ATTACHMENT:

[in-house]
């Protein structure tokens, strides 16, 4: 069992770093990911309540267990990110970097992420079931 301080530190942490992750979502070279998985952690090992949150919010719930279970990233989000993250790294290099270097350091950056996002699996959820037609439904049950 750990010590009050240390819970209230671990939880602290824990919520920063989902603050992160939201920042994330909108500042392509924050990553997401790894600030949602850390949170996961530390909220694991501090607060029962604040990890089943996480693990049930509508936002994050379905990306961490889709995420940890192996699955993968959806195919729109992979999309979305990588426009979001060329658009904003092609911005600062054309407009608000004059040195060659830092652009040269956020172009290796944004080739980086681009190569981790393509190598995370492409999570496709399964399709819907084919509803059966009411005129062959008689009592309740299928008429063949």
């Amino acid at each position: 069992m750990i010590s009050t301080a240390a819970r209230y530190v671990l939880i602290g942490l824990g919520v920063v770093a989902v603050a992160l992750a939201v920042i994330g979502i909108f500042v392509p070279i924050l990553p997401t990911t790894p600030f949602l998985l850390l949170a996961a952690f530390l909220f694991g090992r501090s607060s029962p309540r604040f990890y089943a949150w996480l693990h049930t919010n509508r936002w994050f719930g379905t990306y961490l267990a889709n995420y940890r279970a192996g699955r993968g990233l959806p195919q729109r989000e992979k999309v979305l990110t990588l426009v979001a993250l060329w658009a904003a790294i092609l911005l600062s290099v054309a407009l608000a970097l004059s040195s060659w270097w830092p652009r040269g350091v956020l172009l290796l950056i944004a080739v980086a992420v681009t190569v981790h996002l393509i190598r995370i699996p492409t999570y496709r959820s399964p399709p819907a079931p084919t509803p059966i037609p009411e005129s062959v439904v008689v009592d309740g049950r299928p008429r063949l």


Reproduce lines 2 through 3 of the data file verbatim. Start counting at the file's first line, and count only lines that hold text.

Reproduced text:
């Protein structure tokens, strides 16, 4: 069992770093990911309540267990990110970097992420079931 301080530190942490992750979502070279998985952690090992949150919010719930279970990233989000993250790294290099270097350091950056996002699996959820037609439904049950 750990010590009050240390819970209230671990939880602290824990919520920063989902603050992160939201920042994330909108500042392509924050990553997401790894600030949602850390949170996961530390909220694991501090607060029962604040990890089943996480693990049930509508936002994050379905990306961490889709995420940890192996699955993968959806195919729109992979999309979305990588426009979001060329658009904003092609911005600062054309407009608000004059040195060659830092652009040269956020172009290796944004080739980086681009190569981790393509190598995370492409999570496709399964399709819907084919509803059966009411005129062959008689009592309740299928008429063949």
């Amino acid at each position: 069992m750990i010590s009050t301080a240390a819970r209230y530190v671990l939880i602290g942490l824990g919520v920063v770093a989902v603050a992160l992750a939201v920042i994330g979502i909108f500042v392509p070279i924050l990553p997401t990911t790894p600030f949602l998985l850390l949170a996961a952690f530390l909220f694991g090992r501090s607060s029962p309540r604040f990890y089943a949150w996480l693990h049930t919010n509508r936002w994050f719930g379905t990306y961490l267990a889709n995420y940890r279970a192996g699955r993968g990233l959806p195919q729109r989000e992979k999309v979305l990110t990588l426009v979001a993250l060329w658009a904003a790294i092609l911005l600062s290099v054309a407009l608000a970097l004059s040195s060659w270097w830092p652009r040269g350091v956020l172009l290796l950056i944004a080739v980086a992420v681009t190569v981790h996002l393509i190598r995370i699996p492409t999570y496709r959820s399964p399709p819907a079931p084919t509803p059966i037609p009411e005129s062959v439904v008689v009592d309740g049950r299928p008429r063949l």